Content marketing is a proven method for attracting new visitors to your business by creating, publishing, and distributing content to a targeted audience. You can do this using a variety of content types, including blog posts, social media posts, e-books, white papers, videos, podcasts, and more.
That applies to the financial services sector as well, though some of the industry regulatory and market specifics call for extra care. Still, done right, a content strategy can drive new business in finance just as in any other industry. Here's how.
Content marketing aims to generate interest in your website by distributing content that people want to read and share. The more people read your content and share it with your network, the more likely it is to rank in Google's search engine results pages (SERPs).
If you're not concerned about ranking in SERPs, you should be. Studies show that 68% of online experiences start with an online search and 131% of consumers are likely to make a purchase immediately after reading a piece of educational content.
So, when your target client is starting to think about finding investors, getting insurance, talking to a financial advisor, or doing anything else in the finance realm, the first thing they'll probably do is type their question into Google.
Companies that consistently publish content are more likely to rank on the first page of search results. For example, one study from HubSpot found that companies that published 16 times a month had 3.5 times more traffic than those that only posted once a week.
This is critical because 75% of people never scroll as far as page two. People also skip past ads, with a whopping 86% of people cruising right on by paid ads to click on the first organic search result that shows up.
Before you dive into creating content, recognize that, as part of the financial industry, you can't just write anything and call it a day. The primary challenge that financial services face compared to other sectors is the need to follow regulatory guidelines when communicating with the general public.
That doesn't mean content marketing is impossible for financial companies. It just means that you need to be particularly strategic in your planning.
Having a concrete content strategy will ensure that you're following all the required regulations. It will also help you identify what types of content your target audience wants to read and share with their networks.
Here's your game plan for solidifying your content marketing strategy.
1. Identify your audience
We refer to this stage as crafting a buyer persona in the marketing world. The persona represents a specific person who you speak to as you write your content. You can have multiple personas to represent your different target audiences and their needs.
So, as an example, an insurance agent might have a buyer persona of Married Molly, who is 36 years old, married with two kids, and living in the suburbs. She will have very different needs from Retired Richard, who is 75 years old, widowed, and living in a retirement home.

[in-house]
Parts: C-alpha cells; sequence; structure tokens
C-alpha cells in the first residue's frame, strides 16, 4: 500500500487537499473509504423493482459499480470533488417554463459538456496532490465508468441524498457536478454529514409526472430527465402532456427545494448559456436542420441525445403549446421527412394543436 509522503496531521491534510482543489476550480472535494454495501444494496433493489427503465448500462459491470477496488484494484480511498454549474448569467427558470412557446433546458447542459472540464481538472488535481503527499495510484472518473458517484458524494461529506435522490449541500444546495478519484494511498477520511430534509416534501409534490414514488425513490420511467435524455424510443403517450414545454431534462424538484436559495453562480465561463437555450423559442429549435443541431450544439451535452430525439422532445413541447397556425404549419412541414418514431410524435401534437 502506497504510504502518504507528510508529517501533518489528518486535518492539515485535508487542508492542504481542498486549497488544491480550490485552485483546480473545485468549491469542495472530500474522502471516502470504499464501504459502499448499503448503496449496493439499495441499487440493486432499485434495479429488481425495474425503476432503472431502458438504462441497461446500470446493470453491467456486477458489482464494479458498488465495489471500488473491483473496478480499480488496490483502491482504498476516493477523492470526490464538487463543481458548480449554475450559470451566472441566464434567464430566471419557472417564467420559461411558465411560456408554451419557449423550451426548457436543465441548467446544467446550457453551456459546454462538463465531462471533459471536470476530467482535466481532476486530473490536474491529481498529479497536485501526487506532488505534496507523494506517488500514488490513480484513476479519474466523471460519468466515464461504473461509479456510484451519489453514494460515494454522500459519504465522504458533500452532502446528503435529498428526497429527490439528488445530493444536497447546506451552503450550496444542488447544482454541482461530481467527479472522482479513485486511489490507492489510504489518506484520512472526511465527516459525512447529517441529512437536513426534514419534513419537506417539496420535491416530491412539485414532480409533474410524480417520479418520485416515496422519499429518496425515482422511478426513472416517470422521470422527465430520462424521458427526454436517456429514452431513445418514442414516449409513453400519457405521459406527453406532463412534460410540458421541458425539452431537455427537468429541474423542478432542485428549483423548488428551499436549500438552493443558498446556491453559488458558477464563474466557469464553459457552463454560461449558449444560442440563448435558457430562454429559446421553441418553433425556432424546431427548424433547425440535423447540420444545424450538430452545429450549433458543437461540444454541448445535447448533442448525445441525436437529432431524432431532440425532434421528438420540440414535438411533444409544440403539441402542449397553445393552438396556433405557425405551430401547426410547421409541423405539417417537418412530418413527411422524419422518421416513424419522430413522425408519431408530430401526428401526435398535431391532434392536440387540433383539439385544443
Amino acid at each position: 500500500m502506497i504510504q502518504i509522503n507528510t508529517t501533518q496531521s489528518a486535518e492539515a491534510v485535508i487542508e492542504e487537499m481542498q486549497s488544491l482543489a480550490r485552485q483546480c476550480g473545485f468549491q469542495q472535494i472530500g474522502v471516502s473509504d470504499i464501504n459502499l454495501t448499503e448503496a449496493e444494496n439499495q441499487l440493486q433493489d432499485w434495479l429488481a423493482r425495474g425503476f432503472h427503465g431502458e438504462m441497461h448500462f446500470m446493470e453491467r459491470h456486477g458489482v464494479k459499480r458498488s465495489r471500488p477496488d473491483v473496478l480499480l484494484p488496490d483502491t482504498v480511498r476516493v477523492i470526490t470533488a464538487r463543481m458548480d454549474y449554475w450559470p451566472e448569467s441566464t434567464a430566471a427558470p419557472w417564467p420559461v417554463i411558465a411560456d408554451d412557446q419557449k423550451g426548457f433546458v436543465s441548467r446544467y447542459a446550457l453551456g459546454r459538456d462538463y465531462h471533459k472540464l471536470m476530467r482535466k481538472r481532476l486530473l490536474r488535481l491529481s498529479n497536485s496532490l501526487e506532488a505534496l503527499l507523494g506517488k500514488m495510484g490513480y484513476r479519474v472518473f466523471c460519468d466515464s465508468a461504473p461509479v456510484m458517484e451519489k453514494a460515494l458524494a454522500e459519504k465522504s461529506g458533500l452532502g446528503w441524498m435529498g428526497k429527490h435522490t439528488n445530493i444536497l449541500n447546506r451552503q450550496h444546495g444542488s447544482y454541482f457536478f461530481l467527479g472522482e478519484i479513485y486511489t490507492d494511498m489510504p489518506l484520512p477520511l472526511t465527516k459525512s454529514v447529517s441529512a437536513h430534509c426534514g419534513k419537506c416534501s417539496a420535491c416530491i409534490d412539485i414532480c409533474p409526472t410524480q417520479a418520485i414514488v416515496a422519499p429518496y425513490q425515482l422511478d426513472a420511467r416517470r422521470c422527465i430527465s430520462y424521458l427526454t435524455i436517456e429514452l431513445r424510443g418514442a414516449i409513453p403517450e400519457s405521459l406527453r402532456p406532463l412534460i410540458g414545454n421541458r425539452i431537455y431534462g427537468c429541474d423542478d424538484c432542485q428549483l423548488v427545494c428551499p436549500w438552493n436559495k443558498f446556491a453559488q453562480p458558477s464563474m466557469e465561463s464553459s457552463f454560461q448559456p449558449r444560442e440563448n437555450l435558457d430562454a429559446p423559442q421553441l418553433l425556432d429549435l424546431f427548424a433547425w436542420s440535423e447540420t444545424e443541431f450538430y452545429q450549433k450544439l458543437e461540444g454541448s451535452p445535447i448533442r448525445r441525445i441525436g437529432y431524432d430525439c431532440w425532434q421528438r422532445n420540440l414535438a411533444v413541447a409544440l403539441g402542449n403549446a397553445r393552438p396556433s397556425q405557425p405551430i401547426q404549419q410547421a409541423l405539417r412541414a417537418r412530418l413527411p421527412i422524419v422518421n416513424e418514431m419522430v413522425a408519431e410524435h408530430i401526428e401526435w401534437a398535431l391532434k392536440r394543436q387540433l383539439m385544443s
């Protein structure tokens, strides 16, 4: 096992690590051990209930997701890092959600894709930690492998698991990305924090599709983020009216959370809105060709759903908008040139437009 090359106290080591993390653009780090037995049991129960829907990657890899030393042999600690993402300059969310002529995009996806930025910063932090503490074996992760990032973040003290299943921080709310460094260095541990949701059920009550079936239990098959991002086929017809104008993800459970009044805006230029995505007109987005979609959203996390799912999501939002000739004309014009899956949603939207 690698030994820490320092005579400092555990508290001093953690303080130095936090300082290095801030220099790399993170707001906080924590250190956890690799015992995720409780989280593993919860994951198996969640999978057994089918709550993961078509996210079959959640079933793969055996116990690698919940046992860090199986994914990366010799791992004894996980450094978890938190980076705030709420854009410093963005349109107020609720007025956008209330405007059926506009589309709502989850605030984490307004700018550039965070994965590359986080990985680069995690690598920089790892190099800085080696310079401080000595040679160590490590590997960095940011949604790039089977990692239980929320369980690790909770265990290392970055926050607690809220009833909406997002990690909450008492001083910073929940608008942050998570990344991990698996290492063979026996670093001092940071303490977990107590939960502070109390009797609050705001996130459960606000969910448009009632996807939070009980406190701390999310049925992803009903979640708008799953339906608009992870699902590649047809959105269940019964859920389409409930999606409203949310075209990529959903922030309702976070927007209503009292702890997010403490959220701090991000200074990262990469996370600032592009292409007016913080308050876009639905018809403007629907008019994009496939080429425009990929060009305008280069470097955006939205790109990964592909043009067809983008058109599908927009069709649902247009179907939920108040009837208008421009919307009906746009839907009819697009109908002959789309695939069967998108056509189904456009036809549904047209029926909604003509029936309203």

2. Clarify your goals
Why are you writing content (besides generating traffic)? The general answer is to educate your audience and build trust. But each piece of content should have its own goal, such as driving traffic to your website, encouraging readers to call you, or buying something.
Having clear goals in mind will help you ensure that the content you spend time writing, publishing, and distributing will benefit your audience.
3. Determine your channels
It seems like a new social media channel comes online every month. Instead of trying to keep up with all of them, focus only on the social media channels that your clients are the most likely to use.
Also, remember that one piece of content can serve multiple purposes. So, go ahead and publish your blog content on your social channels and in your weekly emails. Expand on it for an e-book or white paper to use as a lead magnet. You don't need to reinvent the wheel every time you sit down to write.
4. Track your metrics
Your audience will love some of the content you publish. They'll ignore others. That's all part of the deal. Track your analytics so you know what does and doesn't work as you fine-tune your strategy.
5. Establish a workflow
Everyone involved in your content marketing strategy needs a clearly defined role. They also need to know what deadlines they are working toward. Having a documented workflow keeps everyone on track and helps with accountability.
Need Help with Your Financial Content Marketing Strategy? Let's Talk! Content marketing is a proven way to get more traffic to your website and, as a result, more clients for your business. But it takes some time to get it done right. We're here to help! If you're ready to level up your financial content, we want to talk to you. Contact us for a free content audit.